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RE: Voynich (Left to Right or Right to Left text?)
> [Giddy Landan:] It reminds me a pet theory of mine: that P and F
> are the real string spacers and token delimiters, and that
> spaces are either nulls or an additional character. Any sense?
> [Gabriel:] I don't think that p and f are the spaces and the
> rest aren't. Of course I cannot prove it, but if so, then words
> would be extremely long (unless an entire paragraph could be a
> single word)
> And why to write them at the beginning of a word in a paragraph
> (their most likely occurrence) where the token is already delimited?
Also, <p> and <f> seem to be much more common in the first line of a
paragraph, and at beginning-of-line. Also, they seem to be more common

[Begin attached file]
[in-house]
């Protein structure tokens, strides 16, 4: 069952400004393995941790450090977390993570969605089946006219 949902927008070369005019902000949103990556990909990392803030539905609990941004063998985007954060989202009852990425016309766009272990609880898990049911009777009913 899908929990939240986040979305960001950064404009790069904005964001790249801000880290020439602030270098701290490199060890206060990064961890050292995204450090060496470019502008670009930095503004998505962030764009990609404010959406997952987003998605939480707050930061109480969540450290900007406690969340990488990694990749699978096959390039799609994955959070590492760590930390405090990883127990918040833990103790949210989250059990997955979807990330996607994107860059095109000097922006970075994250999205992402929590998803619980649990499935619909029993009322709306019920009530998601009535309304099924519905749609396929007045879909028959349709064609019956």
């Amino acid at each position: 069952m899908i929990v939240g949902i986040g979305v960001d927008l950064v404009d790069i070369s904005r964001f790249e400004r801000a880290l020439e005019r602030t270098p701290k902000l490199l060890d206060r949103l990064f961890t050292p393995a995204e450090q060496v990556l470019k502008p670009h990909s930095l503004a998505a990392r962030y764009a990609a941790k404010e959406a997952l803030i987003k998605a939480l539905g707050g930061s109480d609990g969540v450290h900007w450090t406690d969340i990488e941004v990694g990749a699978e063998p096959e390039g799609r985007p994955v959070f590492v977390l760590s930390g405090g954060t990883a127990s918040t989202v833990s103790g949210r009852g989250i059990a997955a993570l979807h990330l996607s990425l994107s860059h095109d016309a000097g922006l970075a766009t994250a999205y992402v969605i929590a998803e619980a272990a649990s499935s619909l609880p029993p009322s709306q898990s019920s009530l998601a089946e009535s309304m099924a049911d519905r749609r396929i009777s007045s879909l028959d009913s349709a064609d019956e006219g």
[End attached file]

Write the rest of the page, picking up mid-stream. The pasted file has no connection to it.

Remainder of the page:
whenever there is free space above the line, due to figures and such.
To me, these observations suggest that they are ornate versions of
other letters. This theory seems to be consistent with scribal
practices of the time, including the use of gallows in the example
shown by Cappelli.
It may be that a <p> or <f> stands for two or more letters. Perhaps,
even, different occurrences of <p> may stand for different letters;
and ditto for <f>.
Also, the sequence in page 66r suggests that the hook at the end of the
horizontal arm of <f> (and <p>?) may be significant. Perhaps, just perhaps,
this overlooked detail will explain certain anomalies in the frequencies
of <c> and <e> adjacent to <p> and <f>...
All the best,